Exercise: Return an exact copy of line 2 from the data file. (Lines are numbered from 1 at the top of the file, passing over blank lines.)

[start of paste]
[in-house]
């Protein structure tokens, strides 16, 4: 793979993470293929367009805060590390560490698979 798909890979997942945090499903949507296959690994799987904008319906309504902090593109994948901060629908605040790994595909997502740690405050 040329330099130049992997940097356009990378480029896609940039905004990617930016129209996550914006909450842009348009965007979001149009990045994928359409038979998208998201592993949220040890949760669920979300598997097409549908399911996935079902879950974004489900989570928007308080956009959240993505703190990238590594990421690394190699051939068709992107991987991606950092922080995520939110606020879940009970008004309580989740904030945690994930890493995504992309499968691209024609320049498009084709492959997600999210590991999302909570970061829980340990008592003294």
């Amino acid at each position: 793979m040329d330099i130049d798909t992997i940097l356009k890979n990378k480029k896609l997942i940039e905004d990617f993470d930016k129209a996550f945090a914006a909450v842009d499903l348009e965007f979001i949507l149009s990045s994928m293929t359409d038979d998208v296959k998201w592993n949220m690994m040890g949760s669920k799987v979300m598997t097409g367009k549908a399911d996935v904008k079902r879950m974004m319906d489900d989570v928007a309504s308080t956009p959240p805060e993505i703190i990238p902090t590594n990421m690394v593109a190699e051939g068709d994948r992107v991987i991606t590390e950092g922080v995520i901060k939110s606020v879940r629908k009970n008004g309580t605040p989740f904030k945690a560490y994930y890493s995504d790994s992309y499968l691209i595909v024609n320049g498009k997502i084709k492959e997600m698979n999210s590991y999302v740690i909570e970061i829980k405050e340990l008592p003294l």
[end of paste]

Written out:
């Protein structure tokens, strides 16, 4: 793979993470293929367009805060590390560490698979 798909890979997942945090499903949507296959690994799987904008319906309504902090593109994948901060629908605040790994595909997502740690405050 040329330099130049992997940097356009990378480029896609940039905004990617930016129209996550914006909450842009348009965007979001149009990045994928359409038979998208998201592993949220040890949760669920979300598997097409549908399911996935079902879950974004489900989570928007308080956009959240993505703190990238590594990421690394190699051939068709992107991987991606950092922080995520939110606020879940009970008004309580989740904030945690994930890493995504992309499968691209024609320049498009084709492959997600999210590991999302909570970061829980340990008592003294």